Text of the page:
Remembering Little Richard’s lightning-fast rhythms

Richard Wayne Penniman better known as Little Richard, was an American singer, songwriter, and musician.
Richard Wayne Penniman better known as Little Richard, was an American singer, songwriter, and musician. PHOTO | COURTESY 

Little Richard, who died last weekend, was a bona fide musical trendsetter who shaped the sound and style of rock and roll in the 1950s, with a distinctive electrifying rhythm propelled by an outlandish personality.

One record company executive said that Little Richard was so popular at the peak of his career that they could have recorded him blowing his nose and made a hit.

His life went full circle from wild rock and rock to Christian salvation, from the King of Rock and Roll to an evangelist and self-styled ‘king of the gospel singers’.

His influenced his peers like Elvis Presley and Chuck Berry, and the 1960s generation of global idols like the Beatles, the Rolling Stones, Cliff Richard, Jimi Hendrix and James Brown.

The flamboyant performer who was the epitome of Rock & Roll died last week at the age of 87 from complications related to bone cancer. He joins a long list of global music superstars who have died in 2020, notably Bill Withers, Manu Dibango and Kenny Rogers.


“I created rock and roll, didn’t even know what I was doing,” he once said. His protégé, Jimi Hendrix, a one-time guitarist in Richard’s band said he wanted to do with his guitar what his mentor did with his voice.

Little Richard was about much more than just his music, he was the entire package; a loud and extravagant style, wild onstage antics like standing on top of the piano, running on and off the stage and throwing his jewellery into crowds of hysterical fans.

As he often said, he was wearing purple before another flamboyant star, Prince made the colour his trademark in the 1980s and he wore make up when no other music dared.

His music was uproarious with shrieking vocals, loud guitar, horns and piano. Presley may have been styled as the King of Rock and Roll but he credited Richard as “the greatest”.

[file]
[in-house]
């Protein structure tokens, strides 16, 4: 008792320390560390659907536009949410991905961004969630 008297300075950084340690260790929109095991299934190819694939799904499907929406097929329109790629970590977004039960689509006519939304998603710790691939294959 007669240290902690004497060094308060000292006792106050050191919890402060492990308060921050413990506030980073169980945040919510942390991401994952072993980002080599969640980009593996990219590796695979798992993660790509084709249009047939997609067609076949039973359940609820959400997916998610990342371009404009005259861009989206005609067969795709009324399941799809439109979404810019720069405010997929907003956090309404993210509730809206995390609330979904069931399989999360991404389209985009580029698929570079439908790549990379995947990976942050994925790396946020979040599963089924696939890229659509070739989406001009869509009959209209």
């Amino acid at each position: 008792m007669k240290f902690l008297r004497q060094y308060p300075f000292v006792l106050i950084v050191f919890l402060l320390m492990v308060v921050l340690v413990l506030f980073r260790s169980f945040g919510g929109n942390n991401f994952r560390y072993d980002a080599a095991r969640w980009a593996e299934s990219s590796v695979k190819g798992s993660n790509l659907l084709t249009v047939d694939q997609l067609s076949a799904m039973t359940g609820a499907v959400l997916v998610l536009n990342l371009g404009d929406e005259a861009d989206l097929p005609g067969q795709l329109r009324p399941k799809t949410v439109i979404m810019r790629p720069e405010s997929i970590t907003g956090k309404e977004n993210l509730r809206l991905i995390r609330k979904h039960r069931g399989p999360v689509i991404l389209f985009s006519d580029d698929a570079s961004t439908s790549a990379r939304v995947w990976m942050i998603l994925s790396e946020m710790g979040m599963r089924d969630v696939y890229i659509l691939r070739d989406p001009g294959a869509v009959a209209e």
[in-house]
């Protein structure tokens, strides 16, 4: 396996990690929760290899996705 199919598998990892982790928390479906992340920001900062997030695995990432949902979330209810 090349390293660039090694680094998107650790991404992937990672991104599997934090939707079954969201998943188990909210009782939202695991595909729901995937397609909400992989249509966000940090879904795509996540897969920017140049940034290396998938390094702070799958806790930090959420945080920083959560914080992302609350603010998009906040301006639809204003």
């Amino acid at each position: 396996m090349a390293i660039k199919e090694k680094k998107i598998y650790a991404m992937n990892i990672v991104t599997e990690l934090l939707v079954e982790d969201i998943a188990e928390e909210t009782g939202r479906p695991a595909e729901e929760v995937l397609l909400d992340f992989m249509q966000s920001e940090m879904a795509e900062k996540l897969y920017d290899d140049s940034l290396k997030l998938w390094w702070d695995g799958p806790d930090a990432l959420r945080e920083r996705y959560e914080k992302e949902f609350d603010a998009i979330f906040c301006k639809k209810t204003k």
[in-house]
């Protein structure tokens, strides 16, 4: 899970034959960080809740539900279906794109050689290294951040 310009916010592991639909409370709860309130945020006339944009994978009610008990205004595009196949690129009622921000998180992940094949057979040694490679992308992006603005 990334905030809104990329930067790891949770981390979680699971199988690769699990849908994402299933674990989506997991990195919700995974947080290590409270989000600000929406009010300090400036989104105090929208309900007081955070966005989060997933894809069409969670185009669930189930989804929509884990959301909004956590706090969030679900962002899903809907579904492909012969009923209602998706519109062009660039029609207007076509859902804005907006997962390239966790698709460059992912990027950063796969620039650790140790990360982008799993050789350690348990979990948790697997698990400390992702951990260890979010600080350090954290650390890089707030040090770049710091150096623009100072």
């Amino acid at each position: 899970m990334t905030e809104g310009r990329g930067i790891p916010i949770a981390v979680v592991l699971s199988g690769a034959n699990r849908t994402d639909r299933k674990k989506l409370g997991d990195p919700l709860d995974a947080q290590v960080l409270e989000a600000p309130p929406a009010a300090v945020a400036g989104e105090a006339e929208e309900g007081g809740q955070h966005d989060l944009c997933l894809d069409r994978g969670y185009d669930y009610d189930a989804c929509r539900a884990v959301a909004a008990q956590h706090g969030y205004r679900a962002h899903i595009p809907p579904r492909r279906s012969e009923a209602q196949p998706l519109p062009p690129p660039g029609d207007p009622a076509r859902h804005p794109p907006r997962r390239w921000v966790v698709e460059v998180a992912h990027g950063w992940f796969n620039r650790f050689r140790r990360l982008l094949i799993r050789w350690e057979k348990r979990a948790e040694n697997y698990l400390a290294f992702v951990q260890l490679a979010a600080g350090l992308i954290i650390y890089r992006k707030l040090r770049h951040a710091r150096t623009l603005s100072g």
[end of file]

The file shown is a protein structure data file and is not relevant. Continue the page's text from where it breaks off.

His signature shriek on “Tutti-frutti” released in 1955 was a massive hit that broke the racial barrier at a time of deep social and political segregation, becoming a hit among both black and white audiences.

Richard Wayne Penniman was born in Georgia in 1932 as one of 12 children. He learnt the piano and sang gospel in the local church choir and performed in several travelling bands before moving to Atlanta.

He was signed to his first recording deal in 1951 by RCA Records using the name Little Richard (this was a nickname given to him as a child due to his tiny and skinny frame)

The million-seller ‘Tutti-frutti’ was followed by a string of hits including another million seller “Long Tall Sally” (bearing striking similarity with Elvis’ “Jailhouse Rock”), “Slippin’ and Slidin’” and “She's Got It” all in 1956.

The hits kept coming with "Lucille" “Send Me Lovin’” and “Keep A-Knockin’” and “Good Golly Miss Molly”.

At the height of his fame while on tour in Australia in 1957, Little Richard announced that he was dropping the devil’s music, apparently after seeing a “a sign from God”. He instead enrolled in college to study theology and switched to gospel music.

After a five-year hiatus that included recording a gospel album produced by Quincy Jones, he re-embraced rock and roll in 1964 and toured with the Rolling Stones and the Everly Brothers.

He was ordained a Minister of the Seventh Adventist Church in 1970 and in 1977, he quit rock and roll again, battered by years of drug abuse and personal tragedies like the death of his brother, he returned to evangelism.

The publication of his biography, The Life and Times of Little Richard, in 1984 written by the Irish born author Charles White returned him to the spotlight including a role in the film, Down And Out In Beverly Hills, and for the first time in his career, the release of faith-based rock and roll songs. He performed at the closing ceremony of the 1996 Olympic Games in Atlanta.

He was among the first artists inducted into the Rock and Roll Hall of Fame in 1986. He also received a Lifetime Achievement Grammy Award in 1993.

His life was dramatised in the biopic ‘Little Richard’ in 2000 and he continued performing in recent years despite health complications: heart surgery in 2008 and hip replacement surgery in 2009 which confined him to a wheelchair.

In 2013, Little Richard announced his retirement. The death of the artist who was variously acknowledged as the Innovator, The Originator and The Architect of Rock and Roll marks the end of one of the most dramatic lives in the history of popular music.